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Surgically Inducing A Heart Attack May Help Reduce Symptoms In Those With Enlarged Hearts, Scientists Say

Date:
October 26, 1998
Source:
American Heart Association
Summary:
Injecting alcohol into the walls of the heart and deliberately inducing a heart attack can ease the symptoms of a genetic enlargement of the heart, report researchers in today's Circulation: Journal of the American Heart Association.

DALLAS, October 27 -- Injecting alcohol into the walls of the heart and deliberately inducing a heart attack can ease the symptoms of a genetic enlargement of the heart, report researchers in today's Circulation: Journal of the American Heart Association.

"It is not a procedure that is to be undertaken lightly because it has its hazards. Proper training and experience are necessary," says the study's lead author, William H. Spencer III, M.D., of Baylor College of Medicine, Houston. People who have hypertrophic obstructive cardiomyopathy have hearts that become thicker and stiffer than normal. Their symptoms include fainting, chest pain and shortness of breath to the point where many can't walk at a normal pace on level ground or ascend stairs.

In this study, every person who was treated with the procedure at Baylor had less severe symptoms afterward and in some cases had none at all. More than a dozen specially-trained medical centers in the United States, Canada, and Great Britain are capable of performing the procedure and are treating patients, says Spencer.

Hypertrophic cardiomyopathy, the most common cause of sudden death in young athletes, occurs in one in 500 in the general population. According to the researchers, about one-third of those with obstructive cardiomyopathy -- one type of hypertrophic cardiomyopathy -- could benefit from this new treatment. Four percent of people with this disease die each year.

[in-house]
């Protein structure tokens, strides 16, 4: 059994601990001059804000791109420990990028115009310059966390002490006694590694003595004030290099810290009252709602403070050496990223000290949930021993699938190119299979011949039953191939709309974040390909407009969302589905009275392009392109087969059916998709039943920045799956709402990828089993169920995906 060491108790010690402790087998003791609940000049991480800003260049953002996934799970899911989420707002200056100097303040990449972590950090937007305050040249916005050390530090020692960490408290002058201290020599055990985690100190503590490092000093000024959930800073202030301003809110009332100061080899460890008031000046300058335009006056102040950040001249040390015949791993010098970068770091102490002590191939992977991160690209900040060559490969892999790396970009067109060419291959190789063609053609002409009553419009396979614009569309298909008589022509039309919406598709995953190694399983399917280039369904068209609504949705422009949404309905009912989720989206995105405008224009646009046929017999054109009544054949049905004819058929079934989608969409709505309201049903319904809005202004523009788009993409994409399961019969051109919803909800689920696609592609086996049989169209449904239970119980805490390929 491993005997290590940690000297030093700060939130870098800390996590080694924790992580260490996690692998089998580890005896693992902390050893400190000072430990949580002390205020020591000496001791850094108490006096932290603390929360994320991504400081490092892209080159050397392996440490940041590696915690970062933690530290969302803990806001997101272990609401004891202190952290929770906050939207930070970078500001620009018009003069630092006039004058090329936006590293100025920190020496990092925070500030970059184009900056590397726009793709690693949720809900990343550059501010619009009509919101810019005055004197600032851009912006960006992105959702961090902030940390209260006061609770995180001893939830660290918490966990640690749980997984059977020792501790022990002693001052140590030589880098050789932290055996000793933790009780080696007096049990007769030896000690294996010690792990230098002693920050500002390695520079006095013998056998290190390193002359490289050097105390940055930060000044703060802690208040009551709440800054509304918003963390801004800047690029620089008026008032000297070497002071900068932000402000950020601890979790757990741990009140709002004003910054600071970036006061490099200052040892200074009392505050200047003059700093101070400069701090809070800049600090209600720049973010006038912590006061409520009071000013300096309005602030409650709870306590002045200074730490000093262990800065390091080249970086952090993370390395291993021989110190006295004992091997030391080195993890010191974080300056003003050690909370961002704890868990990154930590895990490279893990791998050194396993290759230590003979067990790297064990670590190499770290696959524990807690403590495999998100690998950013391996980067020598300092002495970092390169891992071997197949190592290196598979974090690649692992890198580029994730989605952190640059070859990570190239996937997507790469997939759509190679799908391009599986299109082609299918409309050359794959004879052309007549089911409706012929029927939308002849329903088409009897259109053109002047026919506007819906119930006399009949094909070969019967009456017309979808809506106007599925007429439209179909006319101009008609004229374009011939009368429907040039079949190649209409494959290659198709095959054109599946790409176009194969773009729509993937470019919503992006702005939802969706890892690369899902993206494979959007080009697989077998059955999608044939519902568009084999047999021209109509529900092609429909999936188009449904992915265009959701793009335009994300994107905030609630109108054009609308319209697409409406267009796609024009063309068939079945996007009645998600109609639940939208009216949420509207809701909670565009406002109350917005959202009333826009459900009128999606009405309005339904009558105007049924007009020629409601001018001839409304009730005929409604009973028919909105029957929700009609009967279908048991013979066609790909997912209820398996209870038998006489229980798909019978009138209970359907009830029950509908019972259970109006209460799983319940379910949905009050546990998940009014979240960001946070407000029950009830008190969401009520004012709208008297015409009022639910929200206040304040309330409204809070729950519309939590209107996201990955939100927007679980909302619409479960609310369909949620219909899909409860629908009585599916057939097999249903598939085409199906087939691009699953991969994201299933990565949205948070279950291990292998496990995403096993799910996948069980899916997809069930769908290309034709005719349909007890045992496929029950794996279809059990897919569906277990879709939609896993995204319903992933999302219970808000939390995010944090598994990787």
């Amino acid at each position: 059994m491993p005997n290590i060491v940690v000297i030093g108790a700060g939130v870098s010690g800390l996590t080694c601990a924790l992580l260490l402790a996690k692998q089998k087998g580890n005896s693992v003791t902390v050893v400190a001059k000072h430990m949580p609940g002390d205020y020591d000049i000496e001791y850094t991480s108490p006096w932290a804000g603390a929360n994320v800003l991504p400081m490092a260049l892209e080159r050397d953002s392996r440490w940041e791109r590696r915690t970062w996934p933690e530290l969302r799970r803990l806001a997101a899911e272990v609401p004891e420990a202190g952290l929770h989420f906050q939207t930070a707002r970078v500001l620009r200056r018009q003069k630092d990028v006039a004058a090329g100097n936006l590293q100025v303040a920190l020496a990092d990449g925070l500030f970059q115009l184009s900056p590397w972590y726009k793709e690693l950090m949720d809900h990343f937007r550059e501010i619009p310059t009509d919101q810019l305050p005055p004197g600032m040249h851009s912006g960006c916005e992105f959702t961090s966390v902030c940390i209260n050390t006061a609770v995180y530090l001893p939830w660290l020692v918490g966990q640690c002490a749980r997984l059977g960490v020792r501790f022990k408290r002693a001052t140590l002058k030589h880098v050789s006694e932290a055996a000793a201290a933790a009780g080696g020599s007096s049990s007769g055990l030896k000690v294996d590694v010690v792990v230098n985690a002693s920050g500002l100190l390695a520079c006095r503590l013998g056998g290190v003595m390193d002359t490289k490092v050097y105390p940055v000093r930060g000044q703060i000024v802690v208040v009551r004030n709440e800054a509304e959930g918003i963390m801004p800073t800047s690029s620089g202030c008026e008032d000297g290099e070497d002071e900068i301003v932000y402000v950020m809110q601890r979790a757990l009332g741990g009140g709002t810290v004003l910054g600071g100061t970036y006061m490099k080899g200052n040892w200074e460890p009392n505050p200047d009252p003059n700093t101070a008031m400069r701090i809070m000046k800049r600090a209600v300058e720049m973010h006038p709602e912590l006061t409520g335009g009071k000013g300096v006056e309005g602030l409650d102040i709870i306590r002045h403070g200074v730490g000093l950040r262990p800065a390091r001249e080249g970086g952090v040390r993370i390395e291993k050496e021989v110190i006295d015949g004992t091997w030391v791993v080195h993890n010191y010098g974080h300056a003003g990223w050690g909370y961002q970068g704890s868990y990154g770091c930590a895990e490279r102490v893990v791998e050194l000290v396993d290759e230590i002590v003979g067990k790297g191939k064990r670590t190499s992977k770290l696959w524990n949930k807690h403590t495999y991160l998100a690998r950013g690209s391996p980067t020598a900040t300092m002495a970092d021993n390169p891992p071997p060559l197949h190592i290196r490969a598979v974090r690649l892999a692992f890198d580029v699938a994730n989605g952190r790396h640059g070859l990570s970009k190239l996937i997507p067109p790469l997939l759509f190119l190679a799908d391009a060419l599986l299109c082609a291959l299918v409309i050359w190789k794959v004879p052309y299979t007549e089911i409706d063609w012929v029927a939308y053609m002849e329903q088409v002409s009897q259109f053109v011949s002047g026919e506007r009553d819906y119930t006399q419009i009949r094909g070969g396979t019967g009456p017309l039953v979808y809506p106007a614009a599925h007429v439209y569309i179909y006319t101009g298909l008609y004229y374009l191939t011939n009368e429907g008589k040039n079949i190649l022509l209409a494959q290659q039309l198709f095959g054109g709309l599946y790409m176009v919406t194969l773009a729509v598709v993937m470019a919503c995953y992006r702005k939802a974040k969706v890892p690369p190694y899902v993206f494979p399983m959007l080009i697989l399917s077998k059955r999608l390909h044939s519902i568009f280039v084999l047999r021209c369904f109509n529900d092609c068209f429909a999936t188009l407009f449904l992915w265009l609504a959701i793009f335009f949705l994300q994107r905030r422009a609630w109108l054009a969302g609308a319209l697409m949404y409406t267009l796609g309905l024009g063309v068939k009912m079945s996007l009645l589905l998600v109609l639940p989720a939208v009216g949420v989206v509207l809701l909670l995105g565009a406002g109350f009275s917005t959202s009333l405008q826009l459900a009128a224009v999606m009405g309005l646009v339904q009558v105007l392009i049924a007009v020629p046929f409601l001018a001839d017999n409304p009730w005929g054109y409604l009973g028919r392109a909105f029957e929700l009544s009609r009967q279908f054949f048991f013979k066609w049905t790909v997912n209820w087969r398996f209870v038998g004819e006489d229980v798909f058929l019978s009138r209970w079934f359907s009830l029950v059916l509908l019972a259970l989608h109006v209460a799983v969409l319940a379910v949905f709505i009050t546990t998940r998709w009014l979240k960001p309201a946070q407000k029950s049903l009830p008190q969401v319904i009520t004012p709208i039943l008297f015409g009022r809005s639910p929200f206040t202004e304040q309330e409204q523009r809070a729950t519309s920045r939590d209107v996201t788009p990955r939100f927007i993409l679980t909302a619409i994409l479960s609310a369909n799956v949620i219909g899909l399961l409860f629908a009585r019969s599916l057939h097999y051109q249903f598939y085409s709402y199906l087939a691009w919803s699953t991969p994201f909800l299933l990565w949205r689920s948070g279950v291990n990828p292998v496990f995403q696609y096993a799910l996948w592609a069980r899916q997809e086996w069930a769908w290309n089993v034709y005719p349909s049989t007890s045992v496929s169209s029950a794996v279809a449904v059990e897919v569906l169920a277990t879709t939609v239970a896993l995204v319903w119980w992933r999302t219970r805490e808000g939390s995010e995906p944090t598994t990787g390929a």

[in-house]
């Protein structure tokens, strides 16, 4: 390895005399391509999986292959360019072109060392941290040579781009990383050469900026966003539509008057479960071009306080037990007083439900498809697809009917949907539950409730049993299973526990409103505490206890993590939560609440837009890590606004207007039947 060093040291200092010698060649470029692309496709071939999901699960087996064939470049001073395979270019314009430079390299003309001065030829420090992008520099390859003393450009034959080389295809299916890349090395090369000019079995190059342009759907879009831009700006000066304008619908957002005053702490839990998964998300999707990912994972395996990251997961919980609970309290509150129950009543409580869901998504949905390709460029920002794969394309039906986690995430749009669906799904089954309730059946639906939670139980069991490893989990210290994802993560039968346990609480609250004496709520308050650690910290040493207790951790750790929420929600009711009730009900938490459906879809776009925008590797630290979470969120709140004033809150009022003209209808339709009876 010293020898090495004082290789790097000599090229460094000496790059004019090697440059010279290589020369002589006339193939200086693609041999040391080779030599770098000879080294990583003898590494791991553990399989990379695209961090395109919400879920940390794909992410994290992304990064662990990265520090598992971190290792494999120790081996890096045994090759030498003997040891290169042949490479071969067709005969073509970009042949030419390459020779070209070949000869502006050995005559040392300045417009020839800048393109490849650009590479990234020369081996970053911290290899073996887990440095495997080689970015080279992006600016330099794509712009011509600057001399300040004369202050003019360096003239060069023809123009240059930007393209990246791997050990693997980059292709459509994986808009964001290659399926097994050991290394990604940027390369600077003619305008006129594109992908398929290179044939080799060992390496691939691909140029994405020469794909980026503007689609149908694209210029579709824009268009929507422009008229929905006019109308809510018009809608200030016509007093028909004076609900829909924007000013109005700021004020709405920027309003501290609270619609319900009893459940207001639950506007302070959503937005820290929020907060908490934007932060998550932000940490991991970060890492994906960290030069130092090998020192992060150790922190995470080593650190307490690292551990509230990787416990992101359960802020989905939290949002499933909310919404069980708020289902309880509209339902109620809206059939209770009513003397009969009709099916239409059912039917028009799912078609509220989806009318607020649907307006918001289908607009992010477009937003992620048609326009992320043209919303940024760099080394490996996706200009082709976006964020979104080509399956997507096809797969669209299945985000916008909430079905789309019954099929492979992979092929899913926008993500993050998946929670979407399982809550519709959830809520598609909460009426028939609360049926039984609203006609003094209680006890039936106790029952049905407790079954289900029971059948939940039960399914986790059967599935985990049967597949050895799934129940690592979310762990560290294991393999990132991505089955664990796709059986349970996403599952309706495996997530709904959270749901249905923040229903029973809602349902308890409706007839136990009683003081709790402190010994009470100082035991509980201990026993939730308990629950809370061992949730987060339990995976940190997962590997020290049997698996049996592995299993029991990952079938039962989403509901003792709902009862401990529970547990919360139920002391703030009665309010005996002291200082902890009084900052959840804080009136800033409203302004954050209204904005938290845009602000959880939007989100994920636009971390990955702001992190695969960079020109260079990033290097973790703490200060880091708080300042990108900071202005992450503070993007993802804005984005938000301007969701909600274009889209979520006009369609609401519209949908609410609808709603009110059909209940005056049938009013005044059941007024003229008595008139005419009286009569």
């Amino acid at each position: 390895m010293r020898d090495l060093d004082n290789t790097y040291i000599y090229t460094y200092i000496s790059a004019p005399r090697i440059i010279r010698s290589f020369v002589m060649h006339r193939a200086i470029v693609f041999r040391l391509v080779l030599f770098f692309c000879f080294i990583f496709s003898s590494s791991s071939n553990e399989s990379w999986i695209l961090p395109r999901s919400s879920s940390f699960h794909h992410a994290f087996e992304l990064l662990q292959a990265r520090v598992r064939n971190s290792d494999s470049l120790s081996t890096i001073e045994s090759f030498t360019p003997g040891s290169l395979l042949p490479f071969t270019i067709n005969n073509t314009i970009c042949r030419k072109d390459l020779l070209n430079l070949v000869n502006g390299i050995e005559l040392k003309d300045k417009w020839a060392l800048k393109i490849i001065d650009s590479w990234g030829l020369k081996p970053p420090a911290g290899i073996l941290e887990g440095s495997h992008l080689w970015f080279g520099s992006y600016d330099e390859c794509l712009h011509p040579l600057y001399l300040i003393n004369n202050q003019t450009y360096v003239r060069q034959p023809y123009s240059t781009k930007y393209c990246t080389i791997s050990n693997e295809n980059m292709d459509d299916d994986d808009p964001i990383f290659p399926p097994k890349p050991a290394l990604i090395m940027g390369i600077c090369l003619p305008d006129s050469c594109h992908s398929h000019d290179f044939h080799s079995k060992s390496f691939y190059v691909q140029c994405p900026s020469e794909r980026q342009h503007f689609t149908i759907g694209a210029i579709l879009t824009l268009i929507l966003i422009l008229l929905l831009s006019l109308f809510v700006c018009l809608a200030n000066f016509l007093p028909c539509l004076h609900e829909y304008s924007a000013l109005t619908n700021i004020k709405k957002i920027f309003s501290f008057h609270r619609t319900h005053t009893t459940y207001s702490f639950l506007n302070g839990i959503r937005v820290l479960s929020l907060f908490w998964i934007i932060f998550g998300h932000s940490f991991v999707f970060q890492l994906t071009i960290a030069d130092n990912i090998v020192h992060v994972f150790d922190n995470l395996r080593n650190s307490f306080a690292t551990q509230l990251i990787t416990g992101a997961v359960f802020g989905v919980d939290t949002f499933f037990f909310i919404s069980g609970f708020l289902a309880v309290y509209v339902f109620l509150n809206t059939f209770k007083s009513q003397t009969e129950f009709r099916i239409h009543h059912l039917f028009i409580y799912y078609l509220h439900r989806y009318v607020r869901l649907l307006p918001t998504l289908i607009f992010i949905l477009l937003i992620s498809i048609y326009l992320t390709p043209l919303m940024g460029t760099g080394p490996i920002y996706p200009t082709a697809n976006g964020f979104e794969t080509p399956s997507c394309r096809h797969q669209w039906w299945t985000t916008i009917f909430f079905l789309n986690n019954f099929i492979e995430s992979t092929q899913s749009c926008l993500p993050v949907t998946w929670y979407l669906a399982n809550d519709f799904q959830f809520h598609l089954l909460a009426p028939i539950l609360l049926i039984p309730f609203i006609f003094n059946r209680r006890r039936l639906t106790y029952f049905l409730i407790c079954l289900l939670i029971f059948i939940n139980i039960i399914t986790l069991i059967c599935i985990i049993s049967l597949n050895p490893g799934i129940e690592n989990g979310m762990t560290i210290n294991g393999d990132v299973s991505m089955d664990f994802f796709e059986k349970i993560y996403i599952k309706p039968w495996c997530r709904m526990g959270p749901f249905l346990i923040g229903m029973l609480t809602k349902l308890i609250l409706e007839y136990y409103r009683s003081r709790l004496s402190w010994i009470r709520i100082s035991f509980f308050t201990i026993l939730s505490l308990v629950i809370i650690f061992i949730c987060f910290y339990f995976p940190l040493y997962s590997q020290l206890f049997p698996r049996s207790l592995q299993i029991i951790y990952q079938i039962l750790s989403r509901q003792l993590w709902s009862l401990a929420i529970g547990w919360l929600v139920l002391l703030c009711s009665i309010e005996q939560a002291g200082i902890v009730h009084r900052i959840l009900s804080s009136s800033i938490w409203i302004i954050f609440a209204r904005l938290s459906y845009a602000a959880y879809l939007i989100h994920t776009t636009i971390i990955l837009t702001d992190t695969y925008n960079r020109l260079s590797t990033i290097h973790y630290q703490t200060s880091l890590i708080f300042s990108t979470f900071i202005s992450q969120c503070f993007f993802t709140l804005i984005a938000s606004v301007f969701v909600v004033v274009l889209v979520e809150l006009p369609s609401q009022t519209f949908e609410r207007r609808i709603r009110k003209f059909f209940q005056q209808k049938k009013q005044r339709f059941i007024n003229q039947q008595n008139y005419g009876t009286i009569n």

Open-heart surgery to cut away the obstruction relieves symptoms and perhaps prolongs life, says Spencer. He adds that this new procedure is considerably less invasive and does not share the risks of surgery.

In this new procedure, developed by Ulrich Sigwart, M.D., at the Royal Brampton Hospital in London, ethanol is injected into the ventricular septum, the wall that separates the two chambers of the heart known as the atrium and the ventricle. In these patients, the septum is abnormally overgrown -- hypertrophied -- and obstructs the blood flow from the left ventricle, the main pumping chamber, to the aorta and the body.

Pure ethanol is toxic to the heart muscle, Spencer says. Injecting ethanol into the heart causes a major heart attack that produces scar tissue, which shrinks the obstruction, allowing blood to flow through normally once again.

During the procedure, temporary pacemakers are inserted to keep the heart beating properly.

Spencer says that six months to a year after the procedure, the heart appears as if the obstruction was cut away with a knife. "It is phenomenal. All these people are so much better," he adds.

Why would anyone submit to a heart attack, even under controlled conditions? "The alternative is open-heart surgery," Spencer says.